Watershed

WatershedI had to think long and hard before I wrote this article. I started to write it and was three paragraphs into it before losing interest. And it wasn’t because the story wasn’t worth telling. It’s a great story, because God’s fingerprints are all over it. I lost interest because I felt like there wasn’t any value in telling it. Because my own story had become stale. If you were a photographer, would you go to the trouble of carefully capturing a picture of a decaying thing?

My life isn’t decaying, mind you. But I’ve felt for around three years that it is.

Three years ago, I was employed as Program Director for a discipleship program in the State of Washington. That’s as specific as I’m going to get, since I don’t care to be associated with the organization any longer. But when I was there, I was having the time of my life, re-writing the program, overseeing the counseling and education, teaching classes. It looked like I had finally arrived, and to be sure, it was an enormously fulfilling job, full of challenges and moments of discovery. I surprised myself, even though I had strong support and guidance from my friend, former pastor and Biblical counseling instructor, Warren.

Then things went south. I found myself at odds with my superiors, the Executive Director and the Board of Directors, all of whom thought a basic understanding of Scripture was sufficient for the task of running a discipleship program.

fallenIt isn’t. You have to be familiar with everything that comes with the territoryantisocial behavior, manipulation techniques, criminal thinking errors and the institutional environment. Most importantly, you have to understand human fallenness and rebellion and how to deal with it. Many people today, including many whose livelihood is trying to help fallen people heal and grow, haven’t learned to distinguish faintheartedness from unruliness, and so go about their work trying to put a soothing bandage on what is, in fact, a snarling, unrepentant disposition. That is every human being’s basic problem: a heart that wants its own way, and damn the consequences.

That’s where I found myself in disagreement with my boss, who wanted me to “de-escalate” residents of the program instead of confronting their behavior, even when the resident in question wasn’t going through emotional turmoil at all, but simply using the tried-and-true Toddler’s Special: throw a tantrum and hope Mommy and Daddy will let me keep the toy.

I wasn’t willing to do this, and after a three-and-a-half-hour sit-down in the ED’s office on a Friday afternoon, I drove home for the weekend and, two days later, received a strident dismissal letter from my boss by email.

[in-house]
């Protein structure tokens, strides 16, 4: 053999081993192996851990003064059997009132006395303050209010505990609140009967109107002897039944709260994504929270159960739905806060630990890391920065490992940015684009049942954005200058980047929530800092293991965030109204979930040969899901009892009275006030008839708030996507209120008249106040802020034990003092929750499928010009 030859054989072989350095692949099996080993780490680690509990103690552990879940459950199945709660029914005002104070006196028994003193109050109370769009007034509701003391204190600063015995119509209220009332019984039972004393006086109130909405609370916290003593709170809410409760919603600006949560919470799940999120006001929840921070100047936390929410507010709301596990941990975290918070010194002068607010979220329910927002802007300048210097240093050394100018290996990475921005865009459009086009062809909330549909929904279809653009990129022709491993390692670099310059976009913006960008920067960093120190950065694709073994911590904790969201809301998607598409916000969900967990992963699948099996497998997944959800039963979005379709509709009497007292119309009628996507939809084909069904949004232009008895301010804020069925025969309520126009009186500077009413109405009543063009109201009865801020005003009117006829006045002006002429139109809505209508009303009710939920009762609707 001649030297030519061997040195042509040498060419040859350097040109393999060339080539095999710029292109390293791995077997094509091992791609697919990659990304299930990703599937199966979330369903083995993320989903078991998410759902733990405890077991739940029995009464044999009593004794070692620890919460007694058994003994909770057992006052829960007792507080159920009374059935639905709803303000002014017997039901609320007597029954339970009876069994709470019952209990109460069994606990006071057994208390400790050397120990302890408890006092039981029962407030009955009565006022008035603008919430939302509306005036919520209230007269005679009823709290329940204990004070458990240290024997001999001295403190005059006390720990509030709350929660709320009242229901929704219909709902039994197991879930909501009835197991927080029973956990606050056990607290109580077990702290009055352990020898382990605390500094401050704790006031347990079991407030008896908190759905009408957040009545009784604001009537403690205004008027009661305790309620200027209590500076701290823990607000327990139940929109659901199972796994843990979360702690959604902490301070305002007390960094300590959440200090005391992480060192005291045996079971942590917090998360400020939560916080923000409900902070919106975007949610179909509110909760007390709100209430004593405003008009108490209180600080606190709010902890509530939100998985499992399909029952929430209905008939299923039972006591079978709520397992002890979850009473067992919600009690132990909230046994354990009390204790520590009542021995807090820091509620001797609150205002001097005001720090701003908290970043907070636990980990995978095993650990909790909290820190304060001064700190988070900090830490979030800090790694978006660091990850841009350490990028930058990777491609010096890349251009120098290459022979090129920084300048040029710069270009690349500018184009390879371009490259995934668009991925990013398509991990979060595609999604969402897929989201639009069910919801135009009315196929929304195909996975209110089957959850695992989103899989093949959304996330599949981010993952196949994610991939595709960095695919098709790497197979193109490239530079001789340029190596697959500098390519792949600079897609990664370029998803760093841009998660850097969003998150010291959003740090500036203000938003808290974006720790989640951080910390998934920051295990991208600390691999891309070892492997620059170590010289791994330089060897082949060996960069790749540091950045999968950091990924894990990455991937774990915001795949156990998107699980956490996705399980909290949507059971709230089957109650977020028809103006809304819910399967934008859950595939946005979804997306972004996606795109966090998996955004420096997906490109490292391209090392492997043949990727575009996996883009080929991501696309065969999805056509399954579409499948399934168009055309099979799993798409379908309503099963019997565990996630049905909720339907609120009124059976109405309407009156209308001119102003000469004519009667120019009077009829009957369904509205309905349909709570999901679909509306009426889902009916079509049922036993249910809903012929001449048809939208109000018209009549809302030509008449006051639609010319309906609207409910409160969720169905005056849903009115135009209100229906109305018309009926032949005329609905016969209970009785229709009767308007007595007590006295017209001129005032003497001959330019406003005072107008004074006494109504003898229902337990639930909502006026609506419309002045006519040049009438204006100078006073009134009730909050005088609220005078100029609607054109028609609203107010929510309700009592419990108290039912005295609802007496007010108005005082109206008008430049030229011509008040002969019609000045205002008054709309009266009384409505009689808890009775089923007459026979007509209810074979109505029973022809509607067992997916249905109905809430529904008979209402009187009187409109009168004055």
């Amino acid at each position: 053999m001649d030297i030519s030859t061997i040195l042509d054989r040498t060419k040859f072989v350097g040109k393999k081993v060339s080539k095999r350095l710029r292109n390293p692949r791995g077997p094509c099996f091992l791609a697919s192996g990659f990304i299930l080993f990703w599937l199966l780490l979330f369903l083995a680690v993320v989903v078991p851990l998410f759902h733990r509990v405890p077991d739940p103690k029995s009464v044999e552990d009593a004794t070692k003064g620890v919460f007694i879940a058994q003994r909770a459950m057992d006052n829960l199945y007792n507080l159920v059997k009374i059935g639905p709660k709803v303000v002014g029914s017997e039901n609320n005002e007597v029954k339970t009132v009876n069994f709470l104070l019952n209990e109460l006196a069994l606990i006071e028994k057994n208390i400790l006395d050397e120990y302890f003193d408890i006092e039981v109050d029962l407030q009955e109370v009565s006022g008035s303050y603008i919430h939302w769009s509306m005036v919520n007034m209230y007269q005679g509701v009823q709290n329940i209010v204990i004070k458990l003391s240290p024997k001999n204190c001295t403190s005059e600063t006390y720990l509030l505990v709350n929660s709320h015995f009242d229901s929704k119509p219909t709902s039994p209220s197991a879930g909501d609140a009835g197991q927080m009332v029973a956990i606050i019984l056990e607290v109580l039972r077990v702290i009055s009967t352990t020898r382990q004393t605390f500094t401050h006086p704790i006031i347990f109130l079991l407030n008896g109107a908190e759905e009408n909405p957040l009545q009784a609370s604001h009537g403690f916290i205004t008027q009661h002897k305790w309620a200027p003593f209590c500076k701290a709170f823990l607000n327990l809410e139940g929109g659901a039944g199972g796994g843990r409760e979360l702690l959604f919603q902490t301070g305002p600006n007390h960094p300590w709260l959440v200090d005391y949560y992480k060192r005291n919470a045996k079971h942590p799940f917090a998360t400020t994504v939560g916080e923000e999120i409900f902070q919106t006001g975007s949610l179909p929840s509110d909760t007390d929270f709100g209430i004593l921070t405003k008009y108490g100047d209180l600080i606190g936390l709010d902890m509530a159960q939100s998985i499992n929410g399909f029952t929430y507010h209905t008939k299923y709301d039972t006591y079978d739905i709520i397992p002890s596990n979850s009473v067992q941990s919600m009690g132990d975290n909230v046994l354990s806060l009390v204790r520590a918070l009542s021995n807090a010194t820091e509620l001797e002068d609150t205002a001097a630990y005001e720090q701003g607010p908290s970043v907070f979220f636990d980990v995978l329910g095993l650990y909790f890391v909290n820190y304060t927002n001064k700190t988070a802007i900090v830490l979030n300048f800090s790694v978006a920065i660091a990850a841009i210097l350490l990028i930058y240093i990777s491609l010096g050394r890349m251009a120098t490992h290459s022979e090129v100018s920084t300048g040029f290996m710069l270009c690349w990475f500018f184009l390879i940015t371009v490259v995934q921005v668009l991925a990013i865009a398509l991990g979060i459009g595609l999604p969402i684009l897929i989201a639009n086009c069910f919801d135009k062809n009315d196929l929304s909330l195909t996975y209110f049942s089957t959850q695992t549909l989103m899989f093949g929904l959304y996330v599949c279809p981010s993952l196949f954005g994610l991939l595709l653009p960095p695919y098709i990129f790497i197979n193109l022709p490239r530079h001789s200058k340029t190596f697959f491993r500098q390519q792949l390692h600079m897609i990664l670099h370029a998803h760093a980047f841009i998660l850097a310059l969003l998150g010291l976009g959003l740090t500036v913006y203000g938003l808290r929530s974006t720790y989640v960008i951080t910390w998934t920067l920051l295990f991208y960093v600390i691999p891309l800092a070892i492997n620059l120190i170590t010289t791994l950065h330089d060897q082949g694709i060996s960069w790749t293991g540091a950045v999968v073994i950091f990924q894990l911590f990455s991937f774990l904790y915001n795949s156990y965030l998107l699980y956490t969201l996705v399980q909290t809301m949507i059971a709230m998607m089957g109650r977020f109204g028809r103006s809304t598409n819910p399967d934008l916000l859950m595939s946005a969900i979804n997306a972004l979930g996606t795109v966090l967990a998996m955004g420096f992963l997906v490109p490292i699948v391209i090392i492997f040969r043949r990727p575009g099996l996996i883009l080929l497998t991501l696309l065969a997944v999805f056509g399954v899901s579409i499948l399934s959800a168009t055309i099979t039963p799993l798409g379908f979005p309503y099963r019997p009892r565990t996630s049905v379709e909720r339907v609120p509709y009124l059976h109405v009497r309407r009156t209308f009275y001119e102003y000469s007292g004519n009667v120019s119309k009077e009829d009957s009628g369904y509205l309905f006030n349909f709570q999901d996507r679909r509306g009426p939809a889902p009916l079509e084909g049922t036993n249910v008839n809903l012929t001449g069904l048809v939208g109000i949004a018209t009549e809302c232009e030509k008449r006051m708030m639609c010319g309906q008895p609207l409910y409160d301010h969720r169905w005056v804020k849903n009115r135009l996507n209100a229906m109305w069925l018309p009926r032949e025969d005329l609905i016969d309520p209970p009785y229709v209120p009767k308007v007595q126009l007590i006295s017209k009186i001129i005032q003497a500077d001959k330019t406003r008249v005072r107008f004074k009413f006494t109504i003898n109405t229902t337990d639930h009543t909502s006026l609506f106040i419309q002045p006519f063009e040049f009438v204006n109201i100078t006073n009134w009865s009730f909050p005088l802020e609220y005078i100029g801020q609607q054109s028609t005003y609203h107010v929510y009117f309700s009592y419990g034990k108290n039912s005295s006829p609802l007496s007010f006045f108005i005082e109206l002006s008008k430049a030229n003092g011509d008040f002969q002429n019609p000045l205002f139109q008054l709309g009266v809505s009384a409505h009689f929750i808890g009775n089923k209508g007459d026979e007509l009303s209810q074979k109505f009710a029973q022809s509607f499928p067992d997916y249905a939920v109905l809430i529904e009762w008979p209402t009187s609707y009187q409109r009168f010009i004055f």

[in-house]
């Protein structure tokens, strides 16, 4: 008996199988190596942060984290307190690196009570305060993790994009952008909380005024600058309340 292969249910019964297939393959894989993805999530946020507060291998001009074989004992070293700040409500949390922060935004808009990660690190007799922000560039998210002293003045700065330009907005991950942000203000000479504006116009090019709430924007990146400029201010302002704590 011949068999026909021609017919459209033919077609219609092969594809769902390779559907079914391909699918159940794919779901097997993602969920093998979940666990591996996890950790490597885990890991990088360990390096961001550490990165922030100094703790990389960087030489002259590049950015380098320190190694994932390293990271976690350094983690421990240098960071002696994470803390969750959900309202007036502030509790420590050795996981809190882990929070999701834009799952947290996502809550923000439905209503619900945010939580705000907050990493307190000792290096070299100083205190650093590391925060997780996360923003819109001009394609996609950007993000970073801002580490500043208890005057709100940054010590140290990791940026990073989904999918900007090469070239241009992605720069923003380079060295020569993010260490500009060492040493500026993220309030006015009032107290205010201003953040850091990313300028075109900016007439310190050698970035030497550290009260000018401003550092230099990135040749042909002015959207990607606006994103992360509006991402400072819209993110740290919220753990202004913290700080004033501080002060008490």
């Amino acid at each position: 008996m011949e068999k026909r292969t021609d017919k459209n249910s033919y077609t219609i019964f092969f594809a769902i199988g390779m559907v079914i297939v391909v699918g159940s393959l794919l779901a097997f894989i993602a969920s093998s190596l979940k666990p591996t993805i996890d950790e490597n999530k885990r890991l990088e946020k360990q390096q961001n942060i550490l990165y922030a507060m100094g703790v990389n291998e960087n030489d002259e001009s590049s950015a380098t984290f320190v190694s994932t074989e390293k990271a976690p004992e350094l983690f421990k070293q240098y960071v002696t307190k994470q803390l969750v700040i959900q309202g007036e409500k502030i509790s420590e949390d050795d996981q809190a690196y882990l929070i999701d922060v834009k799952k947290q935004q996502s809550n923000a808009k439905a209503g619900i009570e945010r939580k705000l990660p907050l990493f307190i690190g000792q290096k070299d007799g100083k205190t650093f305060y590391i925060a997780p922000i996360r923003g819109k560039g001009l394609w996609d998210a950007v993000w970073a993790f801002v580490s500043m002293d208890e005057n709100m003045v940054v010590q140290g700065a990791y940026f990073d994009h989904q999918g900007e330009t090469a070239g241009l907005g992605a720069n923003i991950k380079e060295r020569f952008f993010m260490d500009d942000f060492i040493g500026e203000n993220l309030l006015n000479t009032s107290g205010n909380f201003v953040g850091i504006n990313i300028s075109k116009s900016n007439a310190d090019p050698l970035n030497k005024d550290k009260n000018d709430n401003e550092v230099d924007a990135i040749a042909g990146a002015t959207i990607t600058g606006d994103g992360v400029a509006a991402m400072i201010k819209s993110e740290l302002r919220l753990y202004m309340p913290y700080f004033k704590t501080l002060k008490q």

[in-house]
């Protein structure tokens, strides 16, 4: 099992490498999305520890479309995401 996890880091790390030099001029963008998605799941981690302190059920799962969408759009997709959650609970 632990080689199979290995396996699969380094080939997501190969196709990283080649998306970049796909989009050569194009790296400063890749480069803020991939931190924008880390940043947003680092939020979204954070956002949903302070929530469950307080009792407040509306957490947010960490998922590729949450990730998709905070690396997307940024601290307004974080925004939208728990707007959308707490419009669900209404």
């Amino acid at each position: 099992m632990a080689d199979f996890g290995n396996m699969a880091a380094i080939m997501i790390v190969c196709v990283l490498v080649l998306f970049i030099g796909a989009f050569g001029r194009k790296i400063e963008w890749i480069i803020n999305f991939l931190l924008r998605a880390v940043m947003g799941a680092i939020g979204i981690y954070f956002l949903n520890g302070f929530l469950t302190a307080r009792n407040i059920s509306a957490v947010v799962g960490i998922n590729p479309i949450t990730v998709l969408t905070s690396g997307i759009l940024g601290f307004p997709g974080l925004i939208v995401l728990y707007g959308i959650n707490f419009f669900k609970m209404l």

disillusionmentLosing a job is a difficult experience in the best of circumstances. But this was the best job I had ever had―not because I was getting paid a great deal (I was earning just enough to cover my monthly bills and buy a few cups of coffee during the week. It was an important, purposeful job, one I could pour all my God-given intellect and wisdom into. Losing it left me without an income and also without a home, since housing was part of the compensation package. I had left two good jobs to take this one (just one of them had brought in twice as much as the Program Director gig) and transported all my earthly belongings up to Washington. Now I was given 72 hours to come collect it.

To say I was deflated as I drove back to Portland would have been a vast understatement. However, I wasn’t really aware of how bad I felt. I told myself all the standard situational platitudes, and I honestly intended to take things in stride. I jumped eagerly to work on my songbook, which I had started assembling when I led worship for my Vancouver-based fellowship. There was plenty to do, so I didn’t lack for meaningful productivity.

But what I really needed was to pray, make phone calls, visit friends, soak up the energy of others, since I had so little of my own. I needed to talk about what had just happened to me. Besides all the immediate circumstantial effects of the thing, I had been hit with spiritual abuse (not to put too fine a point on it). Although I had done my job well and with a good conscience, I was sent away with hostility by a person who had four pastoral degrees and who functioned as my spiritual leader. Spiritual abuse is particularly damaging because it’s hard not to see the treatment as coming from a divine source. I felt like I’d just gotten brushed off by God. The whole thing had a Lucy-and-the-football feel. I was sprawled out in the dirt with the wind knocked out of me. I just didn’t know it.

In the months following, I went through what turned out to be my worst year in a long time. Several other fiascos were added into the mix, including heavy drinking and unrequited love. The theme of this melancholy movie seemed to be: The Leopard Can’t Change His Spots. After several years of groundbreaking wins for me on many fronts (great jobs, increased responsibility, trust and respect from others, burgeoning careers in freelance writing and the mental health field, post-graduate studies), it had all seemingly been ripped away to reveal an impostor with a sagging posture.

hellMy perception was distorted, but it was also convincing, thanks to my resumption of several bad habits. At the top of the list of my failed endeavors, in huge, bold font was the new designation: COUNTERFEIT CHRISTIAN. Now, when I prayed in pathetic snatches and made wispy gestures of repentance, I couldn’t receive solace or strength from God, because in my heart, I believed I had exhausted my ability to truly repent. I was waiting around to die and go to hell.

I finally reached out to Warren. We spoke several times over the phone. Much was said, but what I came away with convinced me to come to Washington and ensconce myself in a strong Christian community. Warren connected me with people he knew up here, and within a couple of weeks, I was driving north.